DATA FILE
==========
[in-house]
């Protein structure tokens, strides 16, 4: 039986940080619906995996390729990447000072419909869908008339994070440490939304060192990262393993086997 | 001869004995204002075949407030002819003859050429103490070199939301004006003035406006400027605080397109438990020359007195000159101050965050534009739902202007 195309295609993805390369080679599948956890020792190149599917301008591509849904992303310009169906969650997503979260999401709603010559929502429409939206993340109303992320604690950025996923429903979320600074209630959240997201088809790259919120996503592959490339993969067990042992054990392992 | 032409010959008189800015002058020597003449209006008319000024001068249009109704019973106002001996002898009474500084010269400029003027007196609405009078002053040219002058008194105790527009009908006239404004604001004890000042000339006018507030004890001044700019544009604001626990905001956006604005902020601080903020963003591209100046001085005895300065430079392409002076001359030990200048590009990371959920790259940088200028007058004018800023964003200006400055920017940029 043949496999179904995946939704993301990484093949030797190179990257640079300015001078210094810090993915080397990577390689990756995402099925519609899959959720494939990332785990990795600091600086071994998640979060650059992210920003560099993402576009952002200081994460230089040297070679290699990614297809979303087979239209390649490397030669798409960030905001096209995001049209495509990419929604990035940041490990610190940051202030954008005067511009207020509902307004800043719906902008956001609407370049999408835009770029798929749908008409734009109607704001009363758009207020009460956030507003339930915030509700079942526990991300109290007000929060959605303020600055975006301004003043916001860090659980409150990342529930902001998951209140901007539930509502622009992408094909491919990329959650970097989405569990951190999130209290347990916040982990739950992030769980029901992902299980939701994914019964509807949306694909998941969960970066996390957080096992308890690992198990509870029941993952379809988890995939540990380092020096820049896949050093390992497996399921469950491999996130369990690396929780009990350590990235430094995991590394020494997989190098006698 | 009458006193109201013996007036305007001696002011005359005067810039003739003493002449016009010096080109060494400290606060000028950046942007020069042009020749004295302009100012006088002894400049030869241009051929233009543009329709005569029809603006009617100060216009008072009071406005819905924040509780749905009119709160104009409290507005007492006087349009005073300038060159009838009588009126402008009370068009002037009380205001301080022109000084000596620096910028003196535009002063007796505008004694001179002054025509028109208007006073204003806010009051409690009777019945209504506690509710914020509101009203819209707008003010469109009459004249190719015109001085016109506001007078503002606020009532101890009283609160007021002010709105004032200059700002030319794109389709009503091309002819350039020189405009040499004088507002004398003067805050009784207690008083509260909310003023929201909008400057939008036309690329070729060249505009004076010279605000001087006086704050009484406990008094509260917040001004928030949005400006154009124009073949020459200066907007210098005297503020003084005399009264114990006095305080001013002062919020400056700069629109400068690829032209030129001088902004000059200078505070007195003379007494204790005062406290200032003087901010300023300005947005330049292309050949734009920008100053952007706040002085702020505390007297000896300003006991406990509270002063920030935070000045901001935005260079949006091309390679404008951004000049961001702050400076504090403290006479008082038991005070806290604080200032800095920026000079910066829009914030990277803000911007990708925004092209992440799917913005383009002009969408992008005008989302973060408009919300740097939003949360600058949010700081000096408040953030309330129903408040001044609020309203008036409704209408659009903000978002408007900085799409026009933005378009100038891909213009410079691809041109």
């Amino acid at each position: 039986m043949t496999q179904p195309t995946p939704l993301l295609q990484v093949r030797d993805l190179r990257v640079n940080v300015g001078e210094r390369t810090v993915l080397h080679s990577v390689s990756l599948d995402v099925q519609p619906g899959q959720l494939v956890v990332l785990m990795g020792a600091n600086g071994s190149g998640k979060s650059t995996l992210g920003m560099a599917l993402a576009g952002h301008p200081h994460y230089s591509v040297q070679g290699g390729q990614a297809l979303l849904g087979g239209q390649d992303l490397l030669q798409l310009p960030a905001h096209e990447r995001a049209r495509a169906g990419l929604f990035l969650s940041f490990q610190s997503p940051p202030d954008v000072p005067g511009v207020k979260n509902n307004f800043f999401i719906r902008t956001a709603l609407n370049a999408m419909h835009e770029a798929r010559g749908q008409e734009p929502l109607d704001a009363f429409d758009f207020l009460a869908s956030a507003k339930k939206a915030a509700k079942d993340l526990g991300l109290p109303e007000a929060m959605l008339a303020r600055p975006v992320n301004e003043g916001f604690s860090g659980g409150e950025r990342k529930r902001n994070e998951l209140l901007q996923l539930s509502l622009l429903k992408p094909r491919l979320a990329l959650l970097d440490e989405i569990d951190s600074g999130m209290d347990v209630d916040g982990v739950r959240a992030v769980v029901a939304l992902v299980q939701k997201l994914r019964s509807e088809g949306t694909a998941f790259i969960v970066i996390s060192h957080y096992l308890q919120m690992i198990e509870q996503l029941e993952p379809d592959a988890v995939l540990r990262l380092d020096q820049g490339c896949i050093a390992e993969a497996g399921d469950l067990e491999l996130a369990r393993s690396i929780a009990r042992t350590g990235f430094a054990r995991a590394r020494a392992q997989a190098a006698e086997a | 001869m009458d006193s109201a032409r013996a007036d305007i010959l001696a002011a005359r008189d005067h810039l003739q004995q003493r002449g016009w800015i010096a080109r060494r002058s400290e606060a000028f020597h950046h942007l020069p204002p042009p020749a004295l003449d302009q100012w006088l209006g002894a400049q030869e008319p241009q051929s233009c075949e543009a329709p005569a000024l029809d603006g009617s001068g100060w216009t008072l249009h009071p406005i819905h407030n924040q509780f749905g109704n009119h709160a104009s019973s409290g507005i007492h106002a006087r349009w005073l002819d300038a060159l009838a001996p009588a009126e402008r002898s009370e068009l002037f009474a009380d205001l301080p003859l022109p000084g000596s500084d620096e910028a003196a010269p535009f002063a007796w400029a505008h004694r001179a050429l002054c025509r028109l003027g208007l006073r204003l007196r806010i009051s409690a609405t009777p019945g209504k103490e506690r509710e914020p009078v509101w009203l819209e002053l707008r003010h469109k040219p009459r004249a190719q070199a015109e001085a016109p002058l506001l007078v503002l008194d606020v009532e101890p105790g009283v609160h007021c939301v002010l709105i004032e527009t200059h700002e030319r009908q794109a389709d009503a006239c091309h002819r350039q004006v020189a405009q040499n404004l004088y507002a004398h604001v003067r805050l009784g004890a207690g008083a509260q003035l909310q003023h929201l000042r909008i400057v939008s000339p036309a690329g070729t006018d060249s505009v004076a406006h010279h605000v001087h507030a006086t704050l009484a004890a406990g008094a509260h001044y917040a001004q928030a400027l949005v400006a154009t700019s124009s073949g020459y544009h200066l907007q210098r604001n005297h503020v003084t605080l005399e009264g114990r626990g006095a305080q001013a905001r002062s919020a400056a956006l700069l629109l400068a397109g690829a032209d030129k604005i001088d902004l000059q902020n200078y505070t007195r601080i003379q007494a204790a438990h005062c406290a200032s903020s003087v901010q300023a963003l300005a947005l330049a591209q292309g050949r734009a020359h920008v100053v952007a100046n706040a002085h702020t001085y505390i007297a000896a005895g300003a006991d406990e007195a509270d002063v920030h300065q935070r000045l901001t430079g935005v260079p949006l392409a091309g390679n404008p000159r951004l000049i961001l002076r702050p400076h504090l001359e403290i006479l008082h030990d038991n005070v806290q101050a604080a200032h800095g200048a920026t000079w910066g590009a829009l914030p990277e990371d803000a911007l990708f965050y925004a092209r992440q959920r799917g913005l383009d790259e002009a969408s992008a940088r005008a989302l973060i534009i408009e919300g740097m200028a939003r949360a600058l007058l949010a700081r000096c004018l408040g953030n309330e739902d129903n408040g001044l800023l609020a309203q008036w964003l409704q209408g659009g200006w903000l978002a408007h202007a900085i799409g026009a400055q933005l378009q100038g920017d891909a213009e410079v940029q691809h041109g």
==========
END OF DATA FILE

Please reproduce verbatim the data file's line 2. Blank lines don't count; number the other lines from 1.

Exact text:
């Protein structure tokens, strides 16, 4: 039986940080619906995996390729990447000072419909869908008339994070440490939304060192990262393993086997 | 001869004995204002075949407030002819003859050429103490070199939301004006003035406006400027605080397109438990020359007195000159101050965050534009739902202007 195309295609993805390369080679599948956890020792190149599917301008591509849904992303310009169906969650997503979260999401709603010559929502429409939206993340109303992320604690950025996923429903979320600074209630959240997201088809790259919120996503592959490339993969067990042992054990392992 | 032409010959008189800015002058020597003449209006008319000024001068249009109704019973106002001996002898009474500084010269400029003027007196609405009078002053040219002058008194105790527009009908006239404004604001004890000042000339006018507030004890001044700019544009604001626990905001956006604005902020601080903020963003591209100046001085005895300065430079392409002076001359030990200048590009990371959920790259940088200028007058004018800023964003200006400055920017940029 043949496999179904995946939704993301990484093949030797190179990257640079300015001078210094810090993915080397990577390689990756995402099925519609899959959720494939990332785990990795600091600086071994998640979060650059992210920003560099993402576009952002200081994460230089040297070679290699990614297809979303087979239209390649490397030669798409960030905001096209995001049209495509990419929604990035940041490990610190940051202030954008005067511009207020509902307004800043719906902008956001609407370049999408835009770029798929749908008409734009109607704001009363758009207020009460956030507003339930915030509700079942526990991300109290007000929060959605303020600055975006301004003043916001860090659980409150990342529930902001998951209140901007539930509502622009992408094909491919990329959650970097989405569990951190999130209290347990916040982990739950992030769980029901992902299980939701994914019964509807949306694909998941969960970066996390957080096992308890690992198990509870029941993952379809988890995939540990380092020096820049896949050093390992497996399921469950491999996130369990690396929780009990350590990235430094995991590394020494997989190098006698 | 009458006193109201013996007036305007001696002011005359005067810039003739003493002449016009010096080109060494400290606060000028950046942007020069042009020749004295302009100012006088002894400049030869241009051929233009543009329709005569029809603006009617100060216009008072009071406005819905924040509780749905009119709160104009409290507005007492006087349009005073300038060159009838009588009126402008009370068009002037009380205001301080022109000084000596620096910028003196535009002063007796505008004694001179002054025509028109208007006073204003806010009051409690009777019945209504506690509710914020509101009203819209707008003010469109009459004249190719015109001085016109506001007078503002606020009532101890009283609160007021002010709105004032200059700002030319794109389709009503091309002819350039020189405009040499004088507002004398003067805050009784207690008083509260909310003023929201909008400057939008036309690329070729060249505009004076010279605000001087006086704050009484406990008094509260917040001004928030949005400006154009124009073949020459200066907007210098005297503020003084005399009264114990006095305080001013002062919020400056700069629109400068690829032209030129001088902004000059200078505070007195003379007494204790005062406290200032003087901010300023300005947005330049292309050949734009920008100053952007706040002085702020505390007297000896300003006991406990509270002063920030935070000045901001935005260079949006091309390679404008951004000049961001702050400076504090403290006479008082038991005070806290604080200032800095920026000079910066829009914030990277803000911007990708925004092209992440799917913005383009002009969408992008005008989302973060408009919300740097939003949360600058949010700081000096408040953030309330129903408040001044609020309203008036409704209408659009903000978002408007900085799409026009933005378009100038891909213009410079691809041109």